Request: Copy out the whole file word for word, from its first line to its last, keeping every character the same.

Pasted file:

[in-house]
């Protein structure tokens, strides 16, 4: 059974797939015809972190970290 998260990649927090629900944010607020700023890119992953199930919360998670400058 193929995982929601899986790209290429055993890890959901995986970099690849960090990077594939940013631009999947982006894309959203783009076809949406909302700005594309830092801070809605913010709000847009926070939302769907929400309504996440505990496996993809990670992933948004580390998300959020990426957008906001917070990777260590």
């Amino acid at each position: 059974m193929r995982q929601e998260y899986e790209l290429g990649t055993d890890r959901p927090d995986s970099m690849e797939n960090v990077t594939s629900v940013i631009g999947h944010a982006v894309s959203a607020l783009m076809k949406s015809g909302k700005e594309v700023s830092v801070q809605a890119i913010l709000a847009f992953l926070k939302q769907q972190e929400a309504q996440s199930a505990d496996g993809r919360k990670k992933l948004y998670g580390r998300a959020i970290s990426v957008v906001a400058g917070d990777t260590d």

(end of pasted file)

[in-house]
């Protein structure tokens, strides 16, 4: 059974797939015809972190970290 998260990649927090629900944010607020700023890119992953199930919360998670400058 193929995982929601899986790209290429055993890890959901995986970099690849960090990077594939940013631009999947982006894309959203783009076809949406909302700005594309830092801070809605913010709000847009926070939302769907929400309504996440505990496996993809990670992933948004580390998300959020990426957008906001917070990777260590």
């Amino acid at each position: 059974m193929r995982q929601e998260y899986e790209l290429g990649t055993d890890r959901p927090d995986s970099m690849e797939n960090v990077t594939s629900v940013i631009g999947h944010a982006v894309s959203a607020l783009m076809k949406s015809g909302k700005e594309v700023s830092v801070q809605a890119i913010l709000a847009f992953l926070k939302q769907q972190e929400a309504q996440s199930a505990d496996g993809r919360k990670k992933l948004y998670g580390r998300a959020i970290s990426v957008v906001a400058g917070d990777t260590d």